There’s nothing that gets me more stirred up than women who gloat about their pain-free births.
This is often followed with a spiel about how it’s all about having the right attitude. Similarly I’ve heard sweeping generalisations about labour pain being bearable and manageable for all.
Here’s the problem: It’s completely insensitive. There’s also the deeper concern I have about women judging other women’s experiences, and thereby creating divisions about something that should unite us in womanhood. There seems to be a competitiveness and lack of care when it comes to treating our birthing sisters.
A few days ago I read something on a popular parenting forum on Facebook. It was a statement from the author of the page, and it came off the back of several other statements in recent weeks about how gloriously pain-free her birth was. It read something like this (I’m paraphrasing)… that birth isn’t naturally painful, that fear makes it so, that it makes no evolutionary sense for birth to be painful, and please don’t tell your horror stories to pregnant mothers, for they only help birth become more painful for society.
She went on to say (more paraphrasing)… that she did everything in her power to ensure correct positioning, that she un-brainwashed herself of notions that ‘birth-must-equal-hell’… all which ensured she had her dream birth.
To be fair to this person, I think she may have wanted to convey that we need to shift our mindset about birth and be positive about it, and be less fear-based… and with education & support there is a fair chance that births can be better. All which I could have agreed with. But she didn’t express it this way. It is how she said what she said that is important. I think it’s vital to be sensitive to other women about the truth and reality of their birth experiences.
There is an air of gloating – that she did all the right things and therefore got her dream birth. Implication: the rest of us didn’t try hard enough or were unprepared. (And unfortunately this gloating only encouraged other gloaters to join in with their glorious pain-free birth proclamations, like it was an exclusive club).
There is an air of dismissal – dismissing the pain that exists for many women.
There is an air of dishonesty – where we are encouraged to be silent about the reality of pain that women experience.
And it is way too over-simplistic.
Sadly this is not the only statement like this that I have heard lately. It riles me because, although I do not begrudge those who have pain free births, I certainly don’t enjoy smugness about it, or those that imply the rest of us are missing out because the pain we experienced was either A. our own fault or B. all in our head… or that we were complete wimps for not finding it empowering. I find it completely insensitive and insulting.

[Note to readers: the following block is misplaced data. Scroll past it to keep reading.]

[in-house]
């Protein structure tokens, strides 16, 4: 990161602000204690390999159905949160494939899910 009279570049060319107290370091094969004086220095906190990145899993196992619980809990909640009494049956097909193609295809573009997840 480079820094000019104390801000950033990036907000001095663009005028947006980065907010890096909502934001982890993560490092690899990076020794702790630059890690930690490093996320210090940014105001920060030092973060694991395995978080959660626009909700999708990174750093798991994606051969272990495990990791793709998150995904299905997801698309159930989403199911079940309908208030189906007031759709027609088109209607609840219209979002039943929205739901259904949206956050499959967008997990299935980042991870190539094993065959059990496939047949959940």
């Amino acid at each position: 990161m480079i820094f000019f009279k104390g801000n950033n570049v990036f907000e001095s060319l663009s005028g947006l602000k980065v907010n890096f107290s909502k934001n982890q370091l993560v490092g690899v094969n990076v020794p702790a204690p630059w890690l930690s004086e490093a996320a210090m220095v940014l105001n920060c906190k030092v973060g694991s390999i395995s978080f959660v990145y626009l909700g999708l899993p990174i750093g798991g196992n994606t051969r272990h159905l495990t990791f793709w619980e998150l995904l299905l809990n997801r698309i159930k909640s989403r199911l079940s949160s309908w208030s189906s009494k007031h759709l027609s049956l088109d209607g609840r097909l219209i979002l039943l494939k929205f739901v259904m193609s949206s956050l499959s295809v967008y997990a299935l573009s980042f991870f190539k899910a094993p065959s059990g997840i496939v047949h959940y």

Let me break it down some more.
Yes, pain exists naturally in birth. I’m pretty sure it’s well-documented through the ages as being so. In all cultures, pain has existed in varying degrees in birthing stories. I would hazard a guess that those that experience no pain would be in a minority.
There is also the fact that the body can release hormones to assist with pain in the birth process – which kind of speaks to the fact that it can be naturally painful. (And even more painful when the hormones aren’t working for you despite how much you’re willing them to).
Yes, I understand that pain is a contentious term that can be interpreted so many ways. Some women prefer to think of it as ‘pressure’ or ‘positive pain’. That is fine for them, but for the many that have experienced agony in giving birth, not even the best preparation or education can reinterpret the pain as anything other than pain.
And yes, it does make evolutionary sense to have pain. If it were so easy and completely pain-free to give birth, I think over-population may be a problem.
So that sums up a few initial problems I have with the statement. But I’m more concerned about the emotional impact this statement (and similar ones) have on other women. I think we need to be careful about dismissing the pain that is very real to some.
I’ve experienced giving birth twice. The first time was very painful. Exacerbated by the fact I had little support and was fighting a hospital system that was intent on intervening in the process. Despite my education and preparation I found myself getting an epidural for the last 6 hours of a 23 hour labour.